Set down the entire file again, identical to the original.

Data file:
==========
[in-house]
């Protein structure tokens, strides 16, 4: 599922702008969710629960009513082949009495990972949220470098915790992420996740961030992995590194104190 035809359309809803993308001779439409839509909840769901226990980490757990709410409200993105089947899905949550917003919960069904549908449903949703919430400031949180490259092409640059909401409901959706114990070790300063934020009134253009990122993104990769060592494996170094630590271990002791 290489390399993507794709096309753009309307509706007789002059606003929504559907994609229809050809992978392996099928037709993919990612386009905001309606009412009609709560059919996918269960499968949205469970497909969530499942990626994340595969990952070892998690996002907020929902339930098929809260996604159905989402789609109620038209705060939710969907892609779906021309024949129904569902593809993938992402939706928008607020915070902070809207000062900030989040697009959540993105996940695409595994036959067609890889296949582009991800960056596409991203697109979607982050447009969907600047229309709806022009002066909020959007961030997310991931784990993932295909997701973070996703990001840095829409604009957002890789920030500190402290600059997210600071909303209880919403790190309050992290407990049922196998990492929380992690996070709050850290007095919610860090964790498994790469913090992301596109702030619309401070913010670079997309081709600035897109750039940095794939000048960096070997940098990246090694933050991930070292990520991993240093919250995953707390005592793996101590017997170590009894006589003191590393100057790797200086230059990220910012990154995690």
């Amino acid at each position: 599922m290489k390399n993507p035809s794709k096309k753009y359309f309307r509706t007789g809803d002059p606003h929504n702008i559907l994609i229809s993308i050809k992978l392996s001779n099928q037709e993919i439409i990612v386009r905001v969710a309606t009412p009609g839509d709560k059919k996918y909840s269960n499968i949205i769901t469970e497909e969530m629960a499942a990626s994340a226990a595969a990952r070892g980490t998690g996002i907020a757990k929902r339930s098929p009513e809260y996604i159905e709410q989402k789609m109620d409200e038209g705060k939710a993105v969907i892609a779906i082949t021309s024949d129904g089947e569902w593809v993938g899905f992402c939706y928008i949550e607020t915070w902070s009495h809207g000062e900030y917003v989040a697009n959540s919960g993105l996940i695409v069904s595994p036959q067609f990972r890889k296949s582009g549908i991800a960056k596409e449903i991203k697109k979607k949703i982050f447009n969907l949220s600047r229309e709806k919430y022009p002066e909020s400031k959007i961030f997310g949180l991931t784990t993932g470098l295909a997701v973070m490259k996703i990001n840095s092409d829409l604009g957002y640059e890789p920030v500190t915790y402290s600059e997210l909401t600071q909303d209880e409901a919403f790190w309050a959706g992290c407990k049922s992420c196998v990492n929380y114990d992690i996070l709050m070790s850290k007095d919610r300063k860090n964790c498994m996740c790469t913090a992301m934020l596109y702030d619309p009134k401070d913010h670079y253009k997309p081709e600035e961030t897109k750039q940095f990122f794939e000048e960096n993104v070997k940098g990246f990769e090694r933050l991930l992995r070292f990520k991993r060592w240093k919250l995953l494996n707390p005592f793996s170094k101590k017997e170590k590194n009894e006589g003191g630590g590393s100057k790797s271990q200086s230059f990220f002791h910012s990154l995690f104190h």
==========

[in-house]
């Protein structure tokens, strides 16, 4: 599922702008969710629960009513082949009495990972949220470098915790992420996740961030992995590194104190 035809359309809803993308001779439409839509909840769901226990980490757990709410409200993105089947899905949550917003919960069904549908449903949703919430400031949180490259092409640059909401409901959706114990070790300063934020009134253009990122993104990769060592494996170094630590271990002791 290489390399993507794709096309753009309307509706007789002059606003929504559907994609229809050809992978392996099928037709993919990612386009905001309606009412009609709560059919996918269960499968949205469970497909969530499942990626994340595969990952070892998690996002907020929902339930098929809260996604159905989402789609109620038209705060939710969907892609779906021309024949129904569902593809993938992402939706928008607020915070902070809207000062900030989040697009959540993105996940695409595994036959067609890889296949582009991800960056596409991203697109979607982050447009969907600047229309709806022009002066909020959007961030997310991931784990993932295909997701973070996703990001840095829409604009957002890789920030500190402290600059997210600071909303209880919403790190309050992290407990049922196998990492929380992690996070709050850290007095919610860090964790498994790469913090992301596109702030619309401070913010670079997309081709600035897109750039940095794939000048960096070997940098990246090694933050991930070292990520991993240093919250995953707390005592793996101590017997170590009894006589003191590393100057790797200086230059990220910012990154995690």
């Amino acid at each position: 599922m290489k390399n993507p035809s794709k096309k753009y359309f309307r509706t007789g809803d002059p606003h929504n702008i559907l994609i229809s993308i050809k992978l392996s001779n099928q037709e993919i439409i990612v386009r905001v969710a309606t009412p009609g839509d709560k059919k996918y909840s269960n499968i949205i769901t469970e497909e969530m629960a499942a990626s994340a226990a595969a990952r070892g980490t998690g996002i907020a757990k929902r339930s098929p009513e809260y996604i159905e709410q989402k789609m109620d409200e038209g705060k939710a993105v969907i892609a779906i082949t021309s024949d129904g089947e569902w593809v993938g899905f992402c939706y928008i949550e607020t915070w902070s009495h809207g000062e900030y917003v989040a697009n959540s919960g993105l996940i695409v069904s595994p036959q067609f990972r890889k296949s582009g549908i991800a960056k596409e449903i991203k697109k979607k949703i982050f447009n969907l949220s600047r229309e709806k919430y022009p002066e909020s400031k959007i961030f997310g949180l991931t784990t993932g470098l295909a997701v973070m490259k996703i990001n840095s092409d829409l604009g957002y640059e890789p920030v500190t915790y402290s600059e997210l909401t600071q909303d209880e409901a919403f790190w309050a959706g992290c407990k049922s992420c196998v990492n929380y114990d992690i996070l709050m070790s850290k007095d919610r300063k860090n964790c498994m996740c790469t913090a992301m934020l596109y702030d619309p009134k401070d913010h670079y253009k997309p081709e600035e961030t897109k750039q940095f990122f794939e000048e960096n993104v070997k940098g990246f990769e090694r933050l991930l992995r070292f990520k991993r060592w240093k919250l995953l494996n707390p005592f793996s170094k101590k017997e170590k590194n009894e006589g003191g630590g590393s100057k790797s271990q200086s230059f990220f002791h910012s990154l995690f104190h």